For the past week, the blogosphere has been praising and/or vilifying Truemors, Guy Kawasaki’s new venture. Kawasaki himself has been promoting the fact that the site/company got up and running for just $12,107.09. There is even a matching Kawasaki blog post eloquently titled "By the Numbers: How I built a Web 2.0, User-Generated Content, Citizen Journalism, Long-Tail, Social Media Site for $12,107.09" [link deliberately NOT provided].
But here’s the thing. IT’S SIMPLY NOT TRUE.
In the literal sense, sure. I gather he spent $12,107.09. Although looking at the amount spent on legal fees, and the number of items it covers, I’d say he got a break on pricing.
But that’s not my real point. My real point is that this is NOT a case where some guy (pun intended) set up a Web 2.0 company on a dime and it became a success. Kawasaki and others seem to be actively implying that this is a yCombinator-like build-a-company-for-nothing success story, and at best, that’s misleading.
This was not a break-out phenomenon by a relatively unknown individual, (like Twitter, for example). This was a pet project by a well known tech celebrity with ENORMOUS media leverage. Yes, only $12k was “spent”, but it was Guy Kawasaki spending it. I don’t mean that he is some kind of Warren Buffet-esque genius, but he has access to, and has exploited, more marketing leverage than any typical entrepreneur could possibly hope for.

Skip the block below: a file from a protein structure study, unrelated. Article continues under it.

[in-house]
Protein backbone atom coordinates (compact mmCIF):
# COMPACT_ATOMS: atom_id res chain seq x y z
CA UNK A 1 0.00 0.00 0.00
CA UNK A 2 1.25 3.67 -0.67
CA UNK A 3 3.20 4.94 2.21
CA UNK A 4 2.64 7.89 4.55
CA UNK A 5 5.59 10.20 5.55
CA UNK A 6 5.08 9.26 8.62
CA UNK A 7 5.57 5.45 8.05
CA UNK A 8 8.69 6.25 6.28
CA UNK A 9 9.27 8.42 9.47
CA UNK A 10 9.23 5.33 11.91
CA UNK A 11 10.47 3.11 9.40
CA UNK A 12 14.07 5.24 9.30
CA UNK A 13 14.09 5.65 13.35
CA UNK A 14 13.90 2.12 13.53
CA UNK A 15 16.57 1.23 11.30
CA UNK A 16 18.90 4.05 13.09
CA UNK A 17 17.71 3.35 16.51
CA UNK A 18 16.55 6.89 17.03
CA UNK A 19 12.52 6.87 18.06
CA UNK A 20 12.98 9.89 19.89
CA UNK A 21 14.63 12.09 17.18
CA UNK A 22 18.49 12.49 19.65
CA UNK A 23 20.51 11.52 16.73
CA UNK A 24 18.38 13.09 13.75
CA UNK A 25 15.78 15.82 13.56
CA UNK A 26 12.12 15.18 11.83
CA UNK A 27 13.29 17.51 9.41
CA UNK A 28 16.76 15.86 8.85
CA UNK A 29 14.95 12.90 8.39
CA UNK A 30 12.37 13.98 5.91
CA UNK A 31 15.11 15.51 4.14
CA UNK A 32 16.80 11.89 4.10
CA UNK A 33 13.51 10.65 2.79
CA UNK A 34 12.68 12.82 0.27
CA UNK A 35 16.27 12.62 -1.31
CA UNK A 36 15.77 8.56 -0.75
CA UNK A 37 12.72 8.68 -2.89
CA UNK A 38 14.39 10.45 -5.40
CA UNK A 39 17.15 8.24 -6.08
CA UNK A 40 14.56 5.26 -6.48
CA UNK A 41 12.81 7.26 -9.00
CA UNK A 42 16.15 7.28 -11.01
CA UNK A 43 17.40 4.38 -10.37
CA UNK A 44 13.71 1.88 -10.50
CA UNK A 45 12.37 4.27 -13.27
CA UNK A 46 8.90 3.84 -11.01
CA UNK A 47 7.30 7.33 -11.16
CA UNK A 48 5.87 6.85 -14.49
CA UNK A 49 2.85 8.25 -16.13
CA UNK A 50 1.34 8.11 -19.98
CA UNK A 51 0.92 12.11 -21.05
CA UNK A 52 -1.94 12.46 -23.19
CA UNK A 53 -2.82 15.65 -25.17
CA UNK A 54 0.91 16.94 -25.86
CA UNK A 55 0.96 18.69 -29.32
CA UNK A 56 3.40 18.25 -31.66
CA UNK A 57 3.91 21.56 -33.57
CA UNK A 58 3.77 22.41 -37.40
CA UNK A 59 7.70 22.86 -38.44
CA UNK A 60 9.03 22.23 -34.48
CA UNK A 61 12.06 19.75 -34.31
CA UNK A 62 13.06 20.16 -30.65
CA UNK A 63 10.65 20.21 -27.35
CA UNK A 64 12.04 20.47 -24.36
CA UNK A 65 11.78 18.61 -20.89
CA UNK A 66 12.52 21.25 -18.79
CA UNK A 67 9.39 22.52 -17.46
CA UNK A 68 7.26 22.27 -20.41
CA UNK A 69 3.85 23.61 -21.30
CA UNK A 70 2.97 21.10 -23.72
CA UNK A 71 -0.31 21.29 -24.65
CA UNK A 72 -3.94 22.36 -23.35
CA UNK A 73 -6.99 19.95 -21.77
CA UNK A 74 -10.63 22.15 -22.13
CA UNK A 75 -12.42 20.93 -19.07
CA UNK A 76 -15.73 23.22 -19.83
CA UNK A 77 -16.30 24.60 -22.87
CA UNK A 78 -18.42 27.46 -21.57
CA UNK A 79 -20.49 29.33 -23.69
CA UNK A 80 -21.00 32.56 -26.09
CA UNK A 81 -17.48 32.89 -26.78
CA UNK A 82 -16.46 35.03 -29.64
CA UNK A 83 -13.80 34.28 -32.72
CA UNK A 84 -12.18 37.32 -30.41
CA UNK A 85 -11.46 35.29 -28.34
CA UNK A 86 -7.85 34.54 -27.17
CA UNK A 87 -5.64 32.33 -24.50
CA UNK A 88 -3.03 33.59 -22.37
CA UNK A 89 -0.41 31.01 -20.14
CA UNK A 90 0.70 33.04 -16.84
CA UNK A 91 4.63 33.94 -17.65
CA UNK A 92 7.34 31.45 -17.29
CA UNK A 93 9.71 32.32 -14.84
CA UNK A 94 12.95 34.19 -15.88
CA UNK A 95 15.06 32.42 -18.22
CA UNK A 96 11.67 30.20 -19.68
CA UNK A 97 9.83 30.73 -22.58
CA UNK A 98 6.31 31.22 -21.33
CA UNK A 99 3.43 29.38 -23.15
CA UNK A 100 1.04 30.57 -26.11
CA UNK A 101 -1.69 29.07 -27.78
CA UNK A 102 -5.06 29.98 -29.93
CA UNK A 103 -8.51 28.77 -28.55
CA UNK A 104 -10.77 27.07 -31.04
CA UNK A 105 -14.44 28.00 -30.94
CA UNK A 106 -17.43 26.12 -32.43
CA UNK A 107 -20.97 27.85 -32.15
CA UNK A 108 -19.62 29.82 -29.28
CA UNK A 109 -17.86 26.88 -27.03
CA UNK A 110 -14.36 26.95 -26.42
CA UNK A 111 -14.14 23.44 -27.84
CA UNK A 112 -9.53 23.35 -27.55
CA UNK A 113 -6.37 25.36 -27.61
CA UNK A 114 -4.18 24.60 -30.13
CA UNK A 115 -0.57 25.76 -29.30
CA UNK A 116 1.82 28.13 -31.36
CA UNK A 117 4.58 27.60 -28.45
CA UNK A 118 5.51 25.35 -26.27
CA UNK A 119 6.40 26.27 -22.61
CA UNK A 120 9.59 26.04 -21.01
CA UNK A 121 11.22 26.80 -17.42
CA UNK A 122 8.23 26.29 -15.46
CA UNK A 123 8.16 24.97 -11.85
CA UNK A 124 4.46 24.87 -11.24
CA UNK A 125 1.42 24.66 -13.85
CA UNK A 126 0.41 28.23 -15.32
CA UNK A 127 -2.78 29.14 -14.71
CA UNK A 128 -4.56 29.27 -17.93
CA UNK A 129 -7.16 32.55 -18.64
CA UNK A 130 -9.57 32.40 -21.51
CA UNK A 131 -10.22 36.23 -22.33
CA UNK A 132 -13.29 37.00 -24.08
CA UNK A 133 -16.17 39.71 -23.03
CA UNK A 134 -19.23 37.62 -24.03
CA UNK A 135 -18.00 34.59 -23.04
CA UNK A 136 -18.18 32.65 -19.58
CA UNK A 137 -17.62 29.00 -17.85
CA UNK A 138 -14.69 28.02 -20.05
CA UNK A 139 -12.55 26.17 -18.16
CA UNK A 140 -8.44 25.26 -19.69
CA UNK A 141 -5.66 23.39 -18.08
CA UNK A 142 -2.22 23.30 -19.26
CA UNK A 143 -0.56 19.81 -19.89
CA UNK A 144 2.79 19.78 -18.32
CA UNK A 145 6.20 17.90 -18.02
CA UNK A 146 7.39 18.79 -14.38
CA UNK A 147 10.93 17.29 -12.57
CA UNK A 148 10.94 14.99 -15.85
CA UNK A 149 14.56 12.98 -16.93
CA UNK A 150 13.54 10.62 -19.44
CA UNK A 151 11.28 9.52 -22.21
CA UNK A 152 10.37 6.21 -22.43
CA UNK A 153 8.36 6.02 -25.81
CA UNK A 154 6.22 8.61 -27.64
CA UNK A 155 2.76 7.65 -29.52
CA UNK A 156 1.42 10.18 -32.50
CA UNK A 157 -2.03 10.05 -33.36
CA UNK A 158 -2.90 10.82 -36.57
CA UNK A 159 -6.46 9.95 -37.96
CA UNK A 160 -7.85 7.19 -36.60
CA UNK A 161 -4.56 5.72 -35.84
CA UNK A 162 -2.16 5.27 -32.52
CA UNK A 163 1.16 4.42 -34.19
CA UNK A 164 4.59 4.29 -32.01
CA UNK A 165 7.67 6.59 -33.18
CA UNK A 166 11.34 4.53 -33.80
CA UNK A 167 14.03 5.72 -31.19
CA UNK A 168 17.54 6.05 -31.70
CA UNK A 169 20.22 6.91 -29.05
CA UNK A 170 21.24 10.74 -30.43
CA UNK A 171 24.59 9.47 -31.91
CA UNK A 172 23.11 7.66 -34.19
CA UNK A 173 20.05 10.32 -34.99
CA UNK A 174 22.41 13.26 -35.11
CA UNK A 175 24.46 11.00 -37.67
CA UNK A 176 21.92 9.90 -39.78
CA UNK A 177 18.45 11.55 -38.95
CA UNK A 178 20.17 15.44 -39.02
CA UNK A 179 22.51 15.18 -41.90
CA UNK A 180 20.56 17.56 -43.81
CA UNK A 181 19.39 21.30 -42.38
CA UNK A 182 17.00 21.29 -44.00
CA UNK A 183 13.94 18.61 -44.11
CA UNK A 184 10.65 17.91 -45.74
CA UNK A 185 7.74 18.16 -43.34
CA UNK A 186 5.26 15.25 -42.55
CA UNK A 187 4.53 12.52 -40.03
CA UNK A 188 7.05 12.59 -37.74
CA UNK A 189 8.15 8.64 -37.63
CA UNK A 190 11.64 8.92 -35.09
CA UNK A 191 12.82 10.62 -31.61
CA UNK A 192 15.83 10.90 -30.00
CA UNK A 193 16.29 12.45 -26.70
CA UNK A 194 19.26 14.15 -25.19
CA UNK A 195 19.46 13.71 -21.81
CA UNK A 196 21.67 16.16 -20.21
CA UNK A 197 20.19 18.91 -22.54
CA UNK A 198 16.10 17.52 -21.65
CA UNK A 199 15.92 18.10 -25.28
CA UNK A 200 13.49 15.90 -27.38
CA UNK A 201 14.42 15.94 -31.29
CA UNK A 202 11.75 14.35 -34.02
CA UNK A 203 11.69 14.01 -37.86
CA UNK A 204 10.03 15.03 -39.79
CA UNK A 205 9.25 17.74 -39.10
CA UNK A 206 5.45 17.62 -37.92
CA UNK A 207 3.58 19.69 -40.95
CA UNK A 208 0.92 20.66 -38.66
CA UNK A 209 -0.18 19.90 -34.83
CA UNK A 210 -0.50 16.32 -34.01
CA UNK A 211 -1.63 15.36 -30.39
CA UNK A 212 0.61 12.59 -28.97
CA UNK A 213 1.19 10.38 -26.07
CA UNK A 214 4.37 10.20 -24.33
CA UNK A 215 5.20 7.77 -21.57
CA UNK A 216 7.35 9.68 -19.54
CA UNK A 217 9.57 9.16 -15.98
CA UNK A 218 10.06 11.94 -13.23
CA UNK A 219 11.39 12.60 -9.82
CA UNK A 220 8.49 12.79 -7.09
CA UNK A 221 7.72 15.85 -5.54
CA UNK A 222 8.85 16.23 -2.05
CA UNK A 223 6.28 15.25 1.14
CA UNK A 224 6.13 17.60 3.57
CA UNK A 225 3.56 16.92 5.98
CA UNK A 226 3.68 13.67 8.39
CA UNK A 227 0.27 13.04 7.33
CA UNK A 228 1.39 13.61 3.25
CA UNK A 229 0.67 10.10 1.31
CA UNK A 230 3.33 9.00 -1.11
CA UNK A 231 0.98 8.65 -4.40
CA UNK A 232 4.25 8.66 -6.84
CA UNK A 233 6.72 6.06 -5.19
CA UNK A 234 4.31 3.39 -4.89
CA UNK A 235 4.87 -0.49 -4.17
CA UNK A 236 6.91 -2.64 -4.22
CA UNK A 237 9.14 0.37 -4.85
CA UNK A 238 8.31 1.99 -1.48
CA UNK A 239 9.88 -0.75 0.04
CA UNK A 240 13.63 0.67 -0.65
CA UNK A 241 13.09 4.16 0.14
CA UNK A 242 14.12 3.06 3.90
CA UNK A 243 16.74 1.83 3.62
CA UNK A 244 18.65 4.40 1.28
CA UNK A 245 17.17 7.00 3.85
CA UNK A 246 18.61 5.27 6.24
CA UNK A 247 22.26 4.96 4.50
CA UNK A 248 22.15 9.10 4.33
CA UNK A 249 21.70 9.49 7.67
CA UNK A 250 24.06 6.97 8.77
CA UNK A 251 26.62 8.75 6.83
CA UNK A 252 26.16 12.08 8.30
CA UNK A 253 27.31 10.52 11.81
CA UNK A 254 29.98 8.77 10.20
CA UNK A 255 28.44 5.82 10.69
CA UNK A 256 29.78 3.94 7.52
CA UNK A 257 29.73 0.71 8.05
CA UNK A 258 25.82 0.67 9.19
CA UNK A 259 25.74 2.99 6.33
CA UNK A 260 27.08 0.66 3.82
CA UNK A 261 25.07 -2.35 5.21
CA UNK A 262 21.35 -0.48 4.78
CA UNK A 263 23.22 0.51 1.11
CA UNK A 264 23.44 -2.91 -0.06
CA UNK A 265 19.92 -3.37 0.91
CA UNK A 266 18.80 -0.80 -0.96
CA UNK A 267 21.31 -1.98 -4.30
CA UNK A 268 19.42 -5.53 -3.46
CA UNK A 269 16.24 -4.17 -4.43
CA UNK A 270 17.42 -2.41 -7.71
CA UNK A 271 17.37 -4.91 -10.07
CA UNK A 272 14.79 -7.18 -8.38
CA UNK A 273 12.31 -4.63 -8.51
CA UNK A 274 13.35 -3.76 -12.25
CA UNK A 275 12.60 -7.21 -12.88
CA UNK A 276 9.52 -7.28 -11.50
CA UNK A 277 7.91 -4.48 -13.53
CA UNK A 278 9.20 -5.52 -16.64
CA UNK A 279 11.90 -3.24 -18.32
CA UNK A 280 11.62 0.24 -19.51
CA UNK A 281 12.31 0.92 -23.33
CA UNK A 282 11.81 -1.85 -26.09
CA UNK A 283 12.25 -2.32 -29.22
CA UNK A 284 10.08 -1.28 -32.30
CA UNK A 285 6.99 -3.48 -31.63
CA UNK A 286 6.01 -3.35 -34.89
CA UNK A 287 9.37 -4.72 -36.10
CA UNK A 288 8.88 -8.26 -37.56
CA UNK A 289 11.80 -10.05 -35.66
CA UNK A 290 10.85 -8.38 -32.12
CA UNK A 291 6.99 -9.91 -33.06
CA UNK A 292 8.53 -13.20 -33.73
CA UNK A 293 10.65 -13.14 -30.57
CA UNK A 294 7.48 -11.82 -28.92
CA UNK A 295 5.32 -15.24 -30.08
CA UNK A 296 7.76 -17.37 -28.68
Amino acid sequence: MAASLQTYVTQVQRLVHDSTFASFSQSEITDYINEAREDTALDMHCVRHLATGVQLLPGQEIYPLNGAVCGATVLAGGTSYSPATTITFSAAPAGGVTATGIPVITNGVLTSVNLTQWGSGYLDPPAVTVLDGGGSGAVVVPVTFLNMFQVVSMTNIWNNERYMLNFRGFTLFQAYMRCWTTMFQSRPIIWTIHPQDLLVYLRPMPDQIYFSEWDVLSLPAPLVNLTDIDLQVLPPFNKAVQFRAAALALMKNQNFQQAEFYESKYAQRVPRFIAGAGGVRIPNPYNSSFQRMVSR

TechCrunch coverage alone has been enough to get companies started, never mind the rest of the hoopla throughout the blogosphere and beyond.
It reminds me of the urban legend about Picasso sketching a portrait on the back of a napkin for a persistent fan. When he told her the price was $5000, she was shocked and pointed out that it only took a minute to draw. To which Picasso replied “No, it took me my whole life”.
In this case, Picasso is an overly kind comparison. But the point remains that almost all companies live or die by their ability to attract customers a.k.a. marketing. Truemors is a blog-bait idea from someone with extensive access to the media. And that kind of access is (a) rare and (b) typically expensive.
I’m a fan of Kawasaki works such as “The Art of the Start”, and I think all potential entrepreneurs should be encouraged to start something. I also firmly believe that the Internet has dramatically lowered the costs associated with starting a business.
But all that being said, I think it is pretty disingenuous of Kawasaki to actively promote the pretence that that anyone could have started a company just like this for only $12k and had the same level of initial success.
"Life is good for entrepreneurs these days **" [quote from the aforementioned Kawasaki blog]
** Provided you have Guy Kawasaki’s reputation and media contacts to build on.